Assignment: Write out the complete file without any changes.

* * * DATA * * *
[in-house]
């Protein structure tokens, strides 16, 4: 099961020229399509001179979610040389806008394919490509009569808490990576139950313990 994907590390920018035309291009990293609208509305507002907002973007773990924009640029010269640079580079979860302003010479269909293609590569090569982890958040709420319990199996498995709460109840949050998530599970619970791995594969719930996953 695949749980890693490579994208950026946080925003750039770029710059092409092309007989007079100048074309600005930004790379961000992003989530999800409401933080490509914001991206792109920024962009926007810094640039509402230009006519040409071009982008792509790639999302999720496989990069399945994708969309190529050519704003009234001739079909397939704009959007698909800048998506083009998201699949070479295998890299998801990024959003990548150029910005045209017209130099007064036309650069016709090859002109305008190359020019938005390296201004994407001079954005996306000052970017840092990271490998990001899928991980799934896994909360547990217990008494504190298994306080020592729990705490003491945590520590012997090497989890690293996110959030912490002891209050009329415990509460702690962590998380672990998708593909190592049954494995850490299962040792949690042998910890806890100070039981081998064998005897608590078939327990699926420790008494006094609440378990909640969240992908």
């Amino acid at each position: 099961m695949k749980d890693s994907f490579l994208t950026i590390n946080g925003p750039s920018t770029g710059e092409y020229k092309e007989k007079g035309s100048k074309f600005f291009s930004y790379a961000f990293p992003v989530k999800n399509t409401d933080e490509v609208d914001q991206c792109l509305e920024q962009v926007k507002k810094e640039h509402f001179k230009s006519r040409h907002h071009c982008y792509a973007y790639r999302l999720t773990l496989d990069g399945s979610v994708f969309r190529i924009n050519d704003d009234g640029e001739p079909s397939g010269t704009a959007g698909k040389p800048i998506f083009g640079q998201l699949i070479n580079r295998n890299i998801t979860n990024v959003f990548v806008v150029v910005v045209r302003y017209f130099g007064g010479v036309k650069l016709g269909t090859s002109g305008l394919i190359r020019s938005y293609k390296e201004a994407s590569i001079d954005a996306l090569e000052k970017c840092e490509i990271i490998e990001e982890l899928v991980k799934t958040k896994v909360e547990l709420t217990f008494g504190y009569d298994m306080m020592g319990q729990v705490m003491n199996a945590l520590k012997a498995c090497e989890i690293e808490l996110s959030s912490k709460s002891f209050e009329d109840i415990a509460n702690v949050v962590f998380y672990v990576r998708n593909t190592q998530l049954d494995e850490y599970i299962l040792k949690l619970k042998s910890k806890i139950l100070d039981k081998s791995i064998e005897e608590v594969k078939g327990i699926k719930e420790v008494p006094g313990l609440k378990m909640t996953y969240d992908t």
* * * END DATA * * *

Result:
[in-house]
């Protein structure tokens, strides 16, 4: 099961020229399509001179979610040389806008394919490509009569808490990576139950313990 994907590390920018035309291009990293609208509305507002907002973007773990924009640029010269640079580079979860302003010479269909293609590569090569982890958040709420319990199996498995709460109840949050998530599970619970791995594969719930996953 695949749980890693490579994208950026946080925003750039770029710059092409092309007989007079100048074309600005930004790379961000992003989530999800409401933080490509914001991206792109920024962009926007810094640039509402230009006519040409071009982008792509790639999302999720496989990069399945994708969309190529050519704003009234001739079909397939704009959007698909800048998506083009998201699949070479295998890299998801990024959003990548150029910005045209017209130099007064036309650069016709090859002109305008190359020019938005390296201004994407001079954005996306000052970017840092990271490998990001899928991980799934896994909360547990217990008494504190298994306080020592729990705490003491945590520590012997090497989890690293996110959030912490002891209050009329415990509460702690962590998380672990998708593909190592049954494995850490299962040792949690042998910890806890100070039981081998064998005897608590078939327990699926420790008494006094609440378990909640969240992908």
């Amino acid at each position: 099961m695949k749980d890693s994907f490579l994208t950026i590390n946080g925003p750039s920018t770029g710059e092409y020229k092309e007989k007079g035309s100048k074309f600005f291009s930004y790379a961000f990293p992003v989530k999800n399509t409401d933080e490509v609208d914001q991206c792109l509305e920024q962009v926007k507002k810094e640039h509402f001179k230009s006519r040409h907002h071009c982008y792509a973007y790639r999302l999720t773990l496989d990069g399945s979610v994708f969309r190529i924009n050519d704003d009234g640029e001739p079909s397939g010269t704009a959007g698909k040389p800048i998506f083009g640079q998201l699949i070479n580079r295998n890299i998801t979860n990024v959003f990548v806008v150029v910005v045209r302003y017209f130099g007064g010479v036309k650069l016709g269909t090859s002109g305008l394919i190359r020019s938005y293609k390296e201004a994407s590569i001079d954005a996306l090569e000052k970017c840092e490509i990271i490998e990001e982890l899928v991980k799934t958040k896994v909360e547990l709420t217990f008494g504190y009569d298994m306080m020592g319990q729990v705490m003491n199996a945590l520590k012997a498995c090497e989890i690293e808490l996110s959030s912490k709460s002891f209050e009329d109840i415990a509460n702690v949050v962590f998380y672990v990576r998708n593909t190592q998530l049954d494995e850490y599970i299962l040792k949690l619970k042998s910890k806890i139950l100070d039981k081998s791995i064998e005897e608590v594969k078939g327990i699926k719930e420790v008494p006094g313990l609440k378990m909640t996953y969240d992908t």